We hold the view that Zambians should always be wary of some misleading Western theoretical analyses which argue that high population growth creates pressures on limited natural resources, reduces private and public capital formation, and diverts additions to capital resources to maintaining rather than increasing the stock of capital per worker. If this argument has substance, we must ask ourselves why the top most populous countries in the world are the richest too.
To make sense of our argument, lets scan what will be of the populous nations in next few decades, as discussed below. While we acknowledge that there could no single driver of any nation’s future; and that there could be very different drivers pushing the economies of those countries forward or indeed interacting with each other in some unanticipated ways, no doubt about it, we believe high population is one of the most powerful drivers of any nation’s prosperity.
Here in Africa, for example, we must ask ourselves why Nigeria, the most populous country, is richest on the continent. And we must ask ourselves why Nigeria, as a country which is projected to be the fourth most populace nation on earth in 2050, its economy is set to be almost the same as France and Saudi Arabia. We must ask ourselves why by 2050, Nigeria’s economy is projected to be bigger than economies of South Korea, Italy, Canada, Netherlands, Argentina, Poland and several other rich nations.
As will be noted below from the global economy/population forecast for 2050, Nigeria, which is projected to be the third most populous nation in the world, will enter the Top 20 richest nations in the world at number 14 as follows:
1. China — $58.499 trillion — 1.366 billion people
2. India — $44.128 trillion — 1.661 billion people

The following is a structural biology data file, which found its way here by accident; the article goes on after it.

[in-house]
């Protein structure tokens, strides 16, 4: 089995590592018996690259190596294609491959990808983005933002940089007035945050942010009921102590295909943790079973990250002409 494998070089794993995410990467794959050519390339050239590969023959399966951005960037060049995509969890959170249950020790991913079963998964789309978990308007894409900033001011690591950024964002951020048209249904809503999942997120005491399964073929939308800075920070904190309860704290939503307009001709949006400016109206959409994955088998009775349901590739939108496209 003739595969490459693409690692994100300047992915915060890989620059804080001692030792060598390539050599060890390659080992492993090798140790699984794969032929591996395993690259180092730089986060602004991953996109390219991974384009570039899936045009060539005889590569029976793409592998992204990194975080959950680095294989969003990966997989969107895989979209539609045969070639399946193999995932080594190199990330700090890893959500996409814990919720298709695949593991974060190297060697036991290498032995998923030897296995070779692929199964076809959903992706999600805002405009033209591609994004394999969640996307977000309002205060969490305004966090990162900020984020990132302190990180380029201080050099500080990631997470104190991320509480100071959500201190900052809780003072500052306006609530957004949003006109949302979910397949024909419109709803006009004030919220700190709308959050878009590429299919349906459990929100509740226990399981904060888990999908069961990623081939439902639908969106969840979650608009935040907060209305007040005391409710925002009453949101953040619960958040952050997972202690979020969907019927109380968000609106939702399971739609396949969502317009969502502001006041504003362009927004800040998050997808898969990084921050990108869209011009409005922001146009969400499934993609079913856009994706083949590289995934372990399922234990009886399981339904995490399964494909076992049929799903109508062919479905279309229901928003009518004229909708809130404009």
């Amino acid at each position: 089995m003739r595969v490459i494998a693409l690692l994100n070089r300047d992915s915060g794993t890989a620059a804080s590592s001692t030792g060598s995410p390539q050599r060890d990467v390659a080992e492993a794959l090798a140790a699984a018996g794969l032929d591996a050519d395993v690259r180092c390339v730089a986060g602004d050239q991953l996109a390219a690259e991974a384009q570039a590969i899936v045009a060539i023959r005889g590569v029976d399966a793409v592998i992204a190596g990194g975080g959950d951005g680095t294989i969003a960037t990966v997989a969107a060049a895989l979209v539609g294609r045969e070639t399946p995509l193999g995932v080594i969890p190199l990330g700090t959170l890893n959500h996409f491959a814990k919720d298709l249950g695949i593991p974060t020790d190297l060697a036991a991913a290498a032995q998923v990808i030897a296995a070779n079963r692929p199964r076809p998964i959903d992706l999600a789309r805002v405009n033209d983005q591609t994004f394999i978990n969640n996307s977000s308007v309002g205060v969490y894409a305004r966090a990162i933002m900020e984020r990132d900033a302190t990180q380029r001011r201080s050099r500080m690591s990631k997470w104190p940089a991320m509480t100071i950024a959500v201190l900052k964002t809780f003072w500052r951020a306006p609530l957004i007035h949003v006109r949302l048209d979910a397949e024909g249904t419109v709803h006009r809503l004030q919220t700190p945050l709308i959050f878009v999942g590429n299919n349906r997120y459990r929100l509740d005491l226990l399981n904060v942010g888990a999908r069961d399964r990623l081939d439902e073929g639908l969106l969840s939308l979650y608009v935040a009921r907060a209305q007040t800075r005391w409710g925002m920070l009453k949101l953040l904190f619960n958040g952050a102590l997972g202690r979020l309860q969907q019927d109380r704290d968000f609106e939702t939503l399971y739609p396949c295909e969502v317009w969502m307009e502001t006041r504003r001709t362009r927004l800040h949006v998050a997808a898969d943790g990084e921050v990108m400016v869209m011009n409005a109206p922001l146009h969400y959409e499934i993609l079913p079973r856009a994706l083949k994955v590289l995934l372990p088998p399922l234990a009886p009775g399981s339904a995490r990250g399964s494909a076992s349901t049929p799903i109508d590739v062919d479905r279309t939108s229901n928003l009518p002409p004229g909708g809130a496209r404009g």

3. United States — $34.102 trillion — 0.398 billion people
4. Indonesia — $10.502 trillion — 0.366 billion people
5. Brazil — $7.540 trillion — 0.226 billion
6. Russia — $7.131 trillion — 0.l74 billion
7. Mexico — $6.863 trillion — 0.157 billion
14. Nigeria — $4.348 trillion — 0.397 billion
From above empirical evidence, clearly there is need for more intensive research on the impact of early child marriages on Zambia, currently and in the past. Otherwise, we are shooting in the dark or rather shooting ourselves in the foot because from the economic point of view, one driver is certain: the most populous nations have rapidly advanced as consumers. The wealth created by these countries’ growth has created a substantial middle class. Putting a precise number on the size of this segment of the population remains tricky, but however large it is, the current middle class of any one of the most populous nations is a mere fraction of what it will become as hundreds of millions more people join its ranks during the next decades into 2050. This growth trajectory represents a powerful opportunity to help develop the retail sector of any nation and thereby the prosperity of its people.
On the basis of the foregoing premise, we the Greens posit a different approach to sexuality. We plan to put in place policy interventions which will produce quantum leaps in population growth. If need be, we plan providing enthralling incentives to parents who produce more and more children so that Zambia grows it population ten to twenty fold by 2050. The evidence of population growth as a means to confront head-on the daunting long-term challenge of poverty reduction in the world is compelling.
The Green Party